Can vet get VA loan accepted in sellers’ market?

Can vet get VA loan accepted in sellers’ market?
Date Published: March 28, 2014

Veterans continue to be frustrated as home sellers shy away from offers because of Veterans Affairs financing.
So why is that?
First, there’s the additional fees for VA loans. There are certain fees associated with a VA loan that veterans are not allowed to pay. Those fees are referred to as “non-allowables.” They include what is called a lender tie-in fee which can run from $800-$1,500. Other non-allowable fees include escrow, notary and tax service. These fees can be as much as $3,000.
The veteran may not pay for these charges or any other fee deemed “non-allowable.” So, if the veteran can’t pay them, who can? The seller, the agents and even the lender can pay the non-allowable VA fees.
The typical method is for the seller is to provide a credit as part of the sales contract. It’s not uncommon for a seller to add the non-allowable fees to the sales price. Especially in a tight market. For example, Mr. Homeseller is asking $300,000 for his home. Mr. Veteranbuyer wants to purchase the home and wants a 3 percent credit for closing costs. Mr. Homeseller will increase the sales price by 3 percent to $309,000 and agree to a 3 percent credit to Mr. Veteranbuyer at the close of escrow. Mr. veteran gets the house, the fees get paid and Mr. Seller gets his price.
A homeseller may choose not to raise the sales price and agree to simply credit X amount toward the VA loan fees. Example, the asking price is $300,000. The veteran buyer’s non-allowable fees total $2,500. The buyer offers $295,000 and asks for a credit of $2,500. The seller may agree to credit the buyer $2,500 at close of escrow in addition to accepting a reduced sales price.
A word of caution to agents and sellers from the voice of experience. Do not, I repeat, do not reduce the sales price to cover the non-allowable fees because the buyer and buyers agent may “forget” why the price was reduced and insist that the seller pay the fees again at the close of escrow. Make sure that you include a specific credit. A credit not to exceed a specific dollar amount or percentage.
The agent representing the buyer and or the seller can contribute toward the VA closing costs in the form of a credit from their commission at closing.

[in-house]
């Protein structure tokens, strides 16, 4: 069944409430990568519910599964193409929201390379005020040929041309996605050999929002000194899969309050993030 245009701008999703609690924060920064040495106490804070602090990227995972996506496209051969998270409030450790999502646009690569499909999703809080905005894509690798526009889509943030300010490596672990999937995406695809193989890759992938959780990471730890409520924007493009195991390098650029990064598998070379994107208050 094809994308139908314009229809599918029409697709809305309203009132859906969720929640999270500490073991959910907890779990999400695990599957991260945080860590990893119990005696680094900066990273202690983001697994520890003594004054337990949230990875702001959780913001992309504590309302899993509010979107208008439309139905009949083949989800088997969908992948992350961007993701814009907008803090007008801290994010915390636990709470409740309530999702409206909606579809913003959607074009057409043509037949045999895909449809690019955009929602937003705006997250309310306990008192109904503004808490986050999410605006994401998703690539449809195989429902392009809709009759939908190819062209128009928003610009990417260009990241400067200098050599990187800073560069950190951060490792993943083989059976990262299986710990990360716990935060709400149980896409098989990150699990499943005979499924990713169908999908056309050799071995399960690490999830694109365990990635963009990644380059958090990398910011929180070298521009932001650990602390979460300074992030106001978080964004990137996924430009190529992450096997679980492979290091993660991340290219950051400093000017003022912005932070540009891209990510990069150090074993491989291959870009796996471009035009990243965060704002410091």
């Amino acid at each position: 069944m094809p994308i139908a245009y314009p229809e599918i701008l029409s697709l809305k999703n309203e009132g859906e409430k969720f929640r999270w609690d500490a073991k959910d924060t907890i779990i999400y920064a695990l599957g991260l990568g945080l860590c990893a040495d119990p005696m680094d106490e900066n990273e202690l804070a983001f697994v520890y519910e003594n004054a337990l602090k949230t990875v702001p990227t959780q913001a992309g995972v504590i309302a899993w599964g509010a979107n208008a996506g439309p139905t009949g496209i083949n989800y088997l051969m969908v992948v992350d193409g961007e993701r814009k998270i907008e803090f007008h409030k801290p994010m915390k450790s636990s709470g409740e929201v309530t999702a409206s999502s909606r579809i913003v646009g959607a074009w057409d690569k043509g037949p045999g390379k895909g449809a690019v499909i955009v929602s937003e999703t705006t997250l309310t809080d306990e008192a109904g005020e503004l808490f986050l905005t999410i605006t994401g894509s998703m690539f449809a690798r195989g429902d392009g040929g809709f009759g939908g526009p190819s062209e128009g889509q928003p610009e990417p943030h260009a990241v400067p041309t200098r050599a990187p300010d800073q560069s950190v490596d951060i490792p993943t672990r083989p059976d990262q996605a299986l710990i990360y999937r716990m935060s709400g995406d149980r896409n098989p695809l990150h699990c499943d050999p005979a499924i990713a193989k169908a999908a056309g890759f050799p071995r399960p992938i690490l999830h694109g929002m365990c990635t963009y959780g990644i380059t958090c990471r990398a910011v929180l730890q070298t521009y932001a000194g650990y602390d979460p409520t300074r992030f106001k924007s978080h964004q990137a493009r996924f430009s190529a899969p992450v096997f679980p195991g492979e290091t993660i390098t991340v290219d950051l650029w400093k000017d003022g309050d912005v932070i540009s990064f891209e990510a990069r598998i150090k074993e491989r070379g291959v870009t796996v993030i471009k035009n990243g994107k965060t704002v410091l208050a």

The lender can offset part or all of the closing costs with a lender credit. Lenders can offer the credit to the borrower by adjusting the interest rate. Meaning if a lender pays the fee he will get it back through a higher interest rate.
Minimum property requirements such as condition and accessibility is another reason that home sellers shy away from VA loans. A clear section I and section II termite report is required for a VA loan. VA will not allow raw wood or concrete floors. All electrical and mechanical systems must be in good working order. The roof must be sound and there can be no evidence of poor workmanship or deferred maintenance such as broken windows and peeling paint.
Veterans love VA loans because no down payment is required. The VA loan program also frees military borrowers from buying private mortgage insurance (PMI). A portion of each VA loan is backed by the federal government, rendering PMI unnecessary.
Avoiding PMI can generate some serious savings. PMI fees generally range from 0.5 to 1 percent of the total loan amount on an annual basis. The average mortgage amount in February 2012 was $225,463, according to the Mortgage Bankers Association, meaning a typical homebuyer could be expected to pay from $1,127 to $2,255 in first-year PMI costs.
VA loans have relaxed credit standards as well. Most VA lenders still require only a 620 minimum credit score and the interest rates for VA loans are competitive.
Even in today’s sellers market it can be a matter of good Home $$$s
and Sense if a veteran works with a team that understands the VA
loan requirements and process.
Sue Thompson is the owner of HomeTown Realtors in Auburn. She can be reached at seesue@mac.com, or at www.homedollarsandsense.com.